Cadbury Australia has signed a deal with Amcor to source around 1000 tonnes of post-consumer recycled plastic – an amount expected to wrap approximately 500 million of its family-sized Dairy Milk chocolate blocks and reduce its reliance on virgin plastics.

It was reported in 2022 that Cadbury had sourced around 30% (on a mass balance basis) of the plastic required to wrap its 160g to 185g Cadbury Dairy Milk family blocks produced in Australia with recycled materials.

Now, in a move anticipated to halve its virgin plastic requirements for the products in question, the company intends to use around 50% (on a mass balance basis) recycled plastics for its Australian blocks, bars, and pieces.

Set to begin in the first quarter of 2024, the roll out of packaging containing recycled material will start with blocks and extend into bars like Cherry Ripe, Crunchie, and Twirl, alongside pieces wrappers for its Roses and Favourites brands.

Darren O’Brien, president of Mondelēz International Australia, New Zealand and Japan, commented: “Reducing virgin plastic use and supporting a circular packaging economy is a focus for our business and this latest deal to purchase recycled plastic is another important step in our journey. By creating confidence in the market for recycled material, we’re helping to build a future for plastic recycling in this country.

“Chocolate lovers love Cadbury Dairy Milk for its generous ‘glass and a half’ slogan, but when it comes to virgin plastic in our packaging, less is more. By halving our virgin plastic needs in our Cadbury chocolate blocks, bars and pieces portfolio produced in Australia, we are on a path to better packaging.”

Mike Cash, president of Amcor Flexibles Asia Pacific, added: “We partnered with Mondelēz International when they made the first step to move to recycled content for their Cadbury Dairy Milk family blocks packaging, now we’re helping them elevate this ambition by sourcing ~1000 tonnes of recycled plastic to help reduce virgin material across more of the Cadbury chocolate portfolio.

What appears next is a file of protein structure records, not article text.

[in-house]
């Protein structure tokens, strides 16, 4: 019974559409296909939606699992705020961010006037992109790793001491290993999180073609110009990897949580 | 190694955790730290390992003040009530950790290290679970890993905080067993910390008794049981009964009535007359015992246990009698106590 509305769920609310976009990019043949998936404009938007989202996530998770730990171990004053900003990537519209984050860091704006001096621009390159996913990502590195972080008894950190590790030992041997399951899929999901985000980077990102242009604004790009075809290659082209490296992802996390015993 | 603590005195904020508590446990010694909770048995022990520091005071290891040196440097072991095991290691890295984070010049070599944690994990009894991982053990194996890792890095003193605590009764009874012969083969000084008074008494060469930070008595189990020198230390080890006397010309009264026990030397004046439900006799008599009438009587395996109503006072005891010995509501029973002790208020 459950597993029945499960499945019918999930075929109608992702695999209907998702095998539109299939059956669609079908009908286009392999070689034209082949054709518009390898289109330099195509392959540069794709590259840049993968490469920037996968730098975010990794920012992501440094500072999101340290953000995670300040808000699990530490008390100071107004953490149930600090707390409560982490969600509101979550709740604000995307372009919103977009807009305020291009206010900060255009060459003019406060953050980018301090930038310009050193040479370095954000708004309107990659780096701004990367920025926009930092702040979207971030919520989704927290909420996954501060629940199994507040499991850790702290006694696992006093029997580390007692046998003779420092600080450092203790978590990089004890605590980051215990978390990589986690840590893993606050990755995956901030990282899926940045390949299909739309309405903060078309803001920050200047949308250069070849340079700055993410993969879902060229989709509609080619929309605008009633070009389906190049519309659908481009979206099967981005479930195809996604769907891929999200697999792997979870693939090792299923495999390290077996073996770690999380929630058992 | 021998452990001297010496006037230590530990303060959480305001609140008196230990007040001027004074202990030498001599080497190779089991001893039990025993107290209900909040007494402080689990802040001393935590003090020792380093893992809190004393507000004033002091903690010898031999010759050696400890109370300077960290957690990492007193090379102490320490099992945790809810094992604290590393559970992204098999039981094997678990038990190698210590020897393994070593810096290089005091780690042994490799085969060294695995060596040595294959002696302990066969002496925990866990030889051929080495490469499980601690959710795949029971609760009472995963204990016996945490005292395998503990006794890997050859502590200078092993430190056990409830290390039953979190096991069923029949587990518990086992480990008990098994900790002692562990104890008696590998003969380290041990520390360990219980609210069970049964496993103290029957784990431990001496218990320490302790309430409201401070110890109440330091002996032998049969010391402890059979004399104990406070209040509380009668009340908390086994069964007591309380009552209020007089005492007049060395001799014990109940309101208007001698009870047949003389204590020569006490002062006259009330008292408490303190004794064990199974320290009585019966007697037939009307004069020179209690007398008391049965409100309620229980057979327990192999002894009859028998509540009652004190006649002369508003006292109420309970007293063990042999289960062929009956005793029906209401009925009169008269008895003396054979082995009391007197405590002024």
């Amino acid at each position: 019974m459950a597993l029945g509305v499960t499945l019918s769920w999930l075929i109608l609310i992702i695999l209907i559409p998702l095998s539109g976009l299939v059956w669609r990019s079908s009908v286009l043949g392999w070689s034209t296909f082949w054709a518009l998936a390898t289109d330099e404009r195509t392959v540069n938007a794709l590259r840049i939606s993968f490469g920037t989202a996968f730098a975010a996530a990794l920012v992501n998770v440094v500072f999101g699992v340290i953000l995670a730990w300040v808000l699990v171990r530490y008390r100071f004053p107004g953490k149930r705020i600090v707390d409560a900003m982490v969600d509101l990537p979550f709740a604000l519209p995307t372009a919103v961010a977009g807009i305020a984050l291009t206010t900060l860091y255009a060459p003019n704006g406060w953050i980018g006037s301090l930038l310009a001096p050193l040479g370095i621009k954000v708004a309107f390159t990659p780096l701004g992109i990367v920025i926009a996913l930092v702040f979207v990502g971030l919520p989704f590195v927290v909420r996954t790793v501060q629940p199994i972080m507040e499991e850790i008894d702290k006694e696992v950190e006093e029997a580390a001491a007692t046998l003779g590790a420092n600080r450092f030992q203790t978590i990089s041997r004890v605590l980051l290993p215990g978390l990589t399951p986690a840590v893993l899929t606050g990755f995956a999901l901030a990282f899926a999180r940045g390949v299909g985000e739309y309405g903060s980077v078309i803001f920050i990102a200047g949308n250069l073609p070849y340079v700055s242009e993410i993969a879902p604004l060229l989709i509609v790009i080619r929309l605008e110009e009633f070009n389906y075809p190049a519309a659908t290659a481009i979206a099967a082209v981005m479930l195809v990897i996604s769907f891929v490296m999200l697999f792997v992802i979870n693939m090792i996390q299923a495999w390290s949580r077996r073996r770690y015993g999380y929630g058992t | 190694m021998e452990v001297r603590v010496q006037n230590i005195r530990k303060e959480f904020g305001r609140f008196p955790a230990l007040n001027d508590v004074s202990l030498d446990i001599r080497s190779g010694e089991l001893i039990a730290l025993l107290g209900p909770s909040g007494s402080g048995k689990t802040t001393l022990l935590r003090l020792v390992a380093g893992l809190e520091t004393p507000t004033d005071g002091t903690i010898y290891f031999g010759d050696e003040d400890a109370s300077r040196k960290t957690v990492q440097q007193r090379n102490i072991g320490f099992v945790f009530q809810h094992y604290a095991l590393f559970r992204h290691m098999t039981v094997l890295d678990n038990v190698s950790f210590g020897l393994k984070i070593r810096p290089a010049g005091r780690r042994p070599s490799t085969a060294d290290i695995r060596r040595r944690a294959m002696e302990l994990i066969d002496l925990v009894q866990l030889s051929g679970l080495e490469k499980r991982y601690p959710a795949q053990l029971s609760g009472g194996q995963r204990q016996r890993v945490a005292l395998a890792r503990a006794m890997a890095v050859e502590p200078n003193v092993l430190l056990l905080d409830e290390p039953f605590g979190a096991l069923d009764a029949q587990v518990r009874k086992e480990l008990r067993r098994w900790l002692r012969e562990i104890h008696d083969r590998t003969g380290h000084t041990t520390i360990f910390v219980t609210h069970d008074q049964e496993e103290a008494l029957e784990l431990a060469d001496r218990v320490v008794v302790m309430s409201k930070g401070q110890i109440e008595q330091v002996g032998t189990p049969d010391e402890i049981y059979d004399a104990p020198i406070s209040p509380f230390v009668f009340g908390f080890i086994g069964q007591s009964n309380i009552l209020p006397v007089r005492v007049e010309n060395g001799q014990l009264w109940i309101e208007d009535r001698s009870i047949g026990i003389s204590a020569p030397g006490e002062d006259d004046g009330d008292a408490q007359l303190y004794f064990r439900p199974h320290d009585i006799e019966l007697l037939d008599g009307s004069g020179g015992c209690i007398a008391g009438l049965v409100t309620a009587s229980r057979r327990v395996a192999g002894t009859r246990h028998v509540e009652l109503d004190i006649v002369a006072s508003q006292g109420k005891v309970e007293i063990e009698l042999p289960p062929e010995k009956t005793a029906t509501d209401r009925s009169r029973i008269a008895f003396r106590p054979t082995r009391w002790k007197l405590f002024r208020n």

“Being able to source this significant volume of recycled material for Mondelēz International gives them the opportunity to differentiate and grow and demonstrates the collective commitment of Mondelēz International’s leadership.”

The announcement follows Mondelēz International and Amcor’s decision to sign investment agreements and help Licella build what is thought to be one of the first advanced recycling facilities in Australia. Initially, it is expected to process 20,000 tonnes of end-of-life plastics annually, and hopes to scale up to around 120,000 tonnes per year.

The facility is scheduled for completion in 2025.

In similar news, Nestlé has invested £7 million into the opening of Impact Recycling’s new recycling plant; it will convert hard-to-recycle flexible plastics into pellets, which will then be used to produce new flexible packaging like postbags, refuse bags, and bin bags.

Meanwhile, Cadbury seeks to connect with consumers, guide them towards charitable causes, and boost brand loyalty with limited-edition ‘retro’ chocolate bar packaging, a new television advert, and a partnership with Alzheimer’s Research UK.

If you liked this article, you might also enjoy:

The L’Oréal approach to packaging sustainability

The way we talk about plastic needs to change – here’s how to get it right

What steps is Apple taking to make its packaging more sustainable?

The Danone approach to packaging sustainability